I recently headed down to Hout Bay, South Africa to join a demersal (bottom) longline fishing vessel in a fishery we have recently begun working with again to improve and update mitigation measures.
Upon arrival to the harbour I found that the boat that I was supposed to join had already left port and left me behind. This was not through any particular bad intentions, just an unfortunate miscommunication between the company and the vessel. A simple but critical difference between 12pm and 2pm! Fortunately when I got to the harbour I found that the sister ship was still in port and was due to leave in a few minutes. So I hopped on board and away we went!
The trip was a good one, despite the usual occasional wooziness due to the mix of rough seas and small boats. I was happy to see the elusive wandering albatross soaring around our vessel in search of discarded fish. There were also large numbers of great shearwaters surrounding our vessel for the duration of the trip – I don’t remember seeing this many ever in my life. During many of my other sea trips the great shearwaters have been a rarity, but it is just a sign of the stark seasonal changes in seabird abundances.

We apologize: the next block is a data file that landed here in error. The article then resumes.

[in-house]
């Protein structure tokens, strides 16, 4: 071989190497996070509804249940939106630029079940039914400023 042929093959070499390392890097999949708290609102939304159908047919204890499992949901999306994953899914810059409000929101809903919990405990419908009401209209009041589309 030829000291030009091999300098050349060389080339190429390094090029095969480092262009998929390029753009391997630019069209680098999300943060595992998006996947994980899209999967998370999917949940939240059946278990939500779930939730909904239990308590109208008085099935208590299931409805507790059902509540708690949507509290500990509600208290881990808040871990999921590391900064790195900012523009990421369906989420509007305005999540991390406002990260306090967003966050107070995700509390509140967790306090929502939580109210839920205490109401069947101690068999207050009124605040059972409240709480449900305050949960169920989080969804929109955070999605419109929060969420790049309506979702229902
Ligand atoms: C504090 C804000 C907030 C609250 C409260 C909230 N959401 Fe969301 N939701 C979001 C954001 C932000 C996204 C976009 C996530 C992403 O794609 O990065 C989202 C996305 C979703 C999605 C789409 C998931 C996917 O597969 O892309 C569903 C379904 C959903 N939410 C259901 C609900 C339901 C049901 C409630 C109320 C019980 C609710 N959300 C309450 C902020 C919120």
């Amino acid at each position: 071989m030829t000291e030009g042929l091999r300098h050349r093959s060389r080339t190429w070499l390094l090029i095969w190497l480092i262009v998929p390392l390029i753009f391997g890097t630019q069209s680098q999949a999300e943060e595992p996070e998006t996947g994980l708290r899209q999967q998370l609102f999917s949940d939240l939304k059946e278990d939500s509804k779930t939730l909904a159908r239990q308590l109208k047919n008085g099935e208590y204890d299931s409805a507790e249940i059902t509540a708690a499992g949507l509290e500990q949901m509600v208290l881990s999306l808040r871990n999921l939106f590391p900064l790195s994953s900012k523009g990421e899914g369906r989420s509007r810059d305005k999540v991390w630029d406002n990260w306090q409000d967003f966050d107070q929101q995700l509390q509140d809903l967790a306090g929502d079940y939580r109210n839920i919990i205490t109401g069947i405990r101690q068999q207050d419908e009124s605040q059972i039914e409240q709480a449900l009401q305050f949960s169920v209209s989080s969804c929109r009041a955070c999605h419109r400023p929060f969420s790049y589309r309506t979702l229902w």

Below: A great shearwater. Oli Yates
These smaller birds are adept divers, and in many longline fisheries they are able to dive down and bring baited hooks back to the surface where albatrosses steal the bait and become hooked and drown. This is known as secondary hooking. Gladly on this trip there were no such instances and I was able to work with the crew to improve the bird-scaring lines to help maintain the birds away from the vessel.
Below: The vessel crew prepare to haul the line at sea off South Africa. Bokamoso Lebepe
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